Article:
All summer long they bloomed and bloomed, never needed deadheading, were resistant to disease, and the deer didn’t like them. My beds are amended with lots of leaf mulch, Espoma Plant Tone and Rose Tone, mushroom compost( at least a yr old), and fine bark chips where needed to break up the clay soil. The roots of this plant are very fiberous. They need loose well amended soil to thrive. They will grow to their mature height in one season. I rarely have a problem with aphids or other rose diseases. I have chosen not to use any pesticides or insectisides as the butterflies love my envy zinnias that grow near by.
The fist year these roses are planted they will most likely get top heavy. When that happens, I cut them back to about a foot above ground so they will bush out better. As you can see from the picture below. These got top heavy indeed.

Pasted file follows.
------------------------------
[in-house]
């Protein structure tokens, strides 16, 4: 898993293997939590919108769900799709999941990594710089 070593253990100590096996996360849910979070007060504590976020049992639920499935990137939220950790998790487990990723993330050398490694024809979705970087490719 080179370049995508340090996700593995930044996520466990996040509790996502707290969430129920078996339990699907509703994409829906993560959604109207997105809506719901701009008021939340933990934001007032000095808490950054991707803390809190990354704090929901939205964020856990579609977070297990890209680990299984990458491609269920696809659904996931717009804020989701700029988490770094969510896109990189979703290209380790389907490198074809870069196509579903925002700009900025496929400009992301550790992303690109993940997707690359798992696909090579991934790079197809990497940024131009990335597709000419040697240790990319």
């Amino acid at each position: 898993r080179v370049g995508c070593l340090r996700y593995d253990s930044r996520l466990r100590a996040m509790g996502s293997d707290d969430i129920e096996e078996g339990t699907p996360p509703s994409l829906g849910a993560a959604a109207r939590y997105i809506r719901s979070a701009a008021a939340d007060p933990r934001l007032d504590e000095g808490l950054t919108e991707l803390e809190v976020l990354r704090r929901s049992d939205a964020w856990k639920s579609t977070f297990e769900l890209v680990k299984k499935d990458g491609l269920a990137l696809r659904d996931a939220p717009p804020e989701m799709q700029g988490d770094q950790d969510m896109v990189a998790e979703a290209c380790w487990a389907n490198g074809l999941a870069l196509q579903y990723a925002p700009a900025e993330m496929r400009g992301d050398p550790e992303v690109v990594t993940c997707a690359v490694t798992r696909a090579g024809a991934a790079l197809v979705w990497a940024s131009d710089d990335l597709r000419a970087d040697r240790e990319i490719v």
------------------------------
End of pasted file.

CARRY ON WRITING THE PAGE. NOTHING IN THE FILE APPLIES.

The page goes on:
When cool weather set in and the perennials had been long removed except for that Whirling Butterflies Gaura to its right, I cut back the rose bushes back drastically. I guess that was around the first of Octoberish. Just yesterday, I snapped the pictures below and we’re already seeing new growth. We’ve had a mild winter and much needed rain in my Piedmont NC zone 7 garden. Take a look at the new shoots. Sometimes in a mild winter, I’ll get new blooms in March. It has even snowed on this rose with no worries. That’s my vegetable garden enclosed in the windows. It’s asleep right now.
The Knock Outs above are double reds and I also have Rainbow which I’m not too crazy about. Rainbow, in my garden, acts like a big ball on a stick. Imagine that if you will and then you’ll see how it flops too much. It is still pretty and covered in light pink blooms with orangish centers. You can find more information on the Knock Outs and their many varieties at the Jackson and Perkins website here.